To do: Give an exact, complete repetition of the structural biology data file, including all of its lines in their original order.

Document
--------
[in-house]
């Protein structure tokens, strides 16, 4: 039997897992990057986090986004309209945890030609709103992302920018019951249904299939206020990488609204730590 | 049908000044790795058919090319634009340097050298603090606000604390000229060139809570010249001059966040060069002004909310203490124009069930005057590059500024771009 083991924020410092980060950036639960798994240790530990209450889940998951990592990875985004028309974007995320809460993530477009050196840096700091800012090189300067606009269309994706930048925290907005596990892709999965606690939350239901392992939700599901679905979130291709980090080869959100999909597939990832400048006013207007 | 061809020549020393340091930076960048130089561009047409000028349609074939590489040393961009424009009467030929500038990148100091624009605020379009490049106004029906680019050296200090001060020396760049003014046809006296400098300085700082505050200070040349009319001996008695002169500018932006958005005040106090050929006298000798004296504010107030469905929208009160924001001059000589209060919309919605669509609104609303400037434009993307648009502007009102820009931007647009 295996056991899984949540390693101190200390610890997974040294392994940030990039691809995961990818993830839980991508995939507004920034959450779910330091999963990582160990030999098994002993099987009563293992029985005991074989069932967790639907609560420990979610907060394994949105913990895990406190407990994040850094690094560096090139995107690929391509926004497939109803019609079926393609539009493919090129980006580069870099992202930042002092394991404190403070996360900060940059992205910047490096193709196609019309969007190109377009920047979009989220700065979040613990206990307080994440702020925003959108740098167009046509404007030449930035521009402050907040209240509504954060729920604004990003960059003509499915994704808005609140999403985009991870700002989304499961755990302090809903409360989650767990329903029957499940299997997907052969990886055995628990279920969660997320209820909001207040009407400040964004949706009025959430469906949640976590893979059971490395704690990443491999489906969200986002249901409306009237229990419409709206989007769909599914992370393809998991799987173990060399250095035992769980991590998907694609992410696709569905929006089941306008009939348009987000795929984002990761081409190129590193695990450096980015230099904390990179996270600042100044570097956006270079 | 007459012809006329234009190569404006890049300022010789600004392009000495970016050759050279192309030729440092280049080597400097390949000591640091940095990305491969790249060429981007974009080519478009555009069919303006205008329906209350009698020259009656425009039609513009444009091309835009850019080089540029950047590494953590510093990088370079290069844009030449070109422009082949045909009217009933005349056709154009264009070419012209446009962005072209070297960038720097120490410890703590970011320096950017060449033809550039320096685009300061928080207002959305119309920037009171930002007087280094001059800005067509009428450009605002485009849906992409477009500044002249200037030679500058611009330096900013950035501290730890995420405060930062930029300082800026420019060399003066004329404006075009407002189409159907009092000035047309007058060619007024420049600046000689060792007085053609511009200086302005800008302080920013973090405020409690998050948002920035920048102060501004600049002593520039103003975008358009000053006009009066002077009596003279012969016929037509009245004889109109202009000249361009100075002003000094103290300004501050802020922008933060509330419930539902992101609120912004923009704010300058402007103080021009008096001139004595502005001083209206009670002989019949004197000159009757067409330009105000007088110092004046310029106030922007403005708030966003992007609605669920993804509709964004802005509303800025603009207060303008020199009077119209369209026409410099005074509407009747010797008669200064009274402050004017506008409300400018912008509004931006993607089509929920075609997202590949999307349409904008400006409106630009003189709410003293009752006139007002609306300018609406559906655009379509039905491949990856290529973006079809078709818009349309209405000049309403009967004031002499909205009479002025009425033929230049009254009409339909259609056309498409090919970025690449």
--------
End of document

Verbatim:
[in-house]
């Protein structure tokens, strides 16, 4: 039997897992990057986090986004309209945890030609709103992302920018019951249904299939206020990488609204730590 | 049908000044790795058919090319634009340097050298603090606000604390000229060139809570010249001059966040060069002004909310203490124009069930005057590059500024771009 083991924020410092980060950036639960798994240790530990209450889940998951990592990875985004028309974007995320809460993530477009050196840096700091800012090189300067606009269309994706930048925290907005596990892709999965606690939350239901392992939700599901679905979130291709980090080869959100999909597939990832400048006013207007 | 061809020549020393340091930076960048130089561009047409000028349609074939590489040393961009424009009467030929500038990148100091624009605020379009490049106004029906680019050296200090001060020396760049003014046809006296400098300085700082505050200070040349009319001996008695002169500018932006958005005040106090050929006298000798004296504010107030469905929208009160924001001059000589209060919309919605669509609104609303400037434009993307648009502007009102820009931007647009 295996056991899984949540390693101190200390610890997974040294392994940030990039691809995961990818993830839980991508995939507004920034959450779910330091999963990582160990030999098994002993099987009563293992029985005991074989069932967790639907609560420990979610907060394994949105913990895990406190407990994040850094690094560096090139995107690929391509926004497939109803019609079926393609539009493919090129980006580069870099992202930042002092394991404190403070996360900060940059992205910047490096193709196609019309969007190109377009920047979009989220700065979040613990206990307080994440702020925003959108740098167009046509404007030449930035521009402050907040209240509504954060729920604004990003960059003509499915994704808005609140999403985009991870700002989304499961755990302090809903409360989650767990329903029957499940299997997907052969990886055995628990279920969660997320209820909001207040009407400040964004949706009025959430469906949640976590893979059971490395704690990443491999489906969200986002249901409306009237229990419409709206989007769909599914992370393809998991799987173990060399250095035992769980991590998907694609992410696709569905929006089941306008009939348009987000795929984002990761081409190129590193695990450096980015230099904390990179996270600042100044570097956006270079 | 007459012809006329234009190569404006890049300022010789600004392009000495970016050759050279192309030729440092280049080597400097390949000591640091940095990305491969790249060429981007974009080519478009555009069919303006205008329906209350009698020259009656425009039609513009444009091309835009850019080089540029950047590494953590510093990088370079290069844009030449070109422009082949045909009217009933005349056709154009264009070419012209446009962005072209070297960038720097120490410890703590970011320096950017060449033809550039320096685009300061928080207002959305119309920037009171930002007087280094001059800005067509009428450009605002485009849906992409477009500044002249200037030679500058611009330096900013950035501290730890995420405060930062930029300082800026420019060399003066004329404006075009407002189409159907009092000035047309007058060619007024420049600046000689060792007085053609511009200086302005800008302080920013973090405020409690998050948002920035920048102060501004600049002593520039103003975008358009000053006009009066002077009596003279012969016929037509009245004889109109202009000249361009100075002003000094103290300004501050802020922008933060509330419930539902992101609120912004923009704010300058402007103080021009008096001139004595502005001083209206009670002989019949004197000159009757067409330009105000007088110092004046310029106030922007403005708030966003992007609605669920993804509709964004802005509303800025603009207060303008020199009077119209369209026409410099005074509407009747010797008669200064009274402050004017506008409300400018912008509004931006993607089509929920075609997202590949999307349409904008400006409106630009003189709410003293009752006139007002609306300018609406559906655009379509039905491949990856290529973006079809078709818009349309209405000049309403009967004031002499909205009479002025009425033929230049009254009409339909259609056309498409090919970025690449």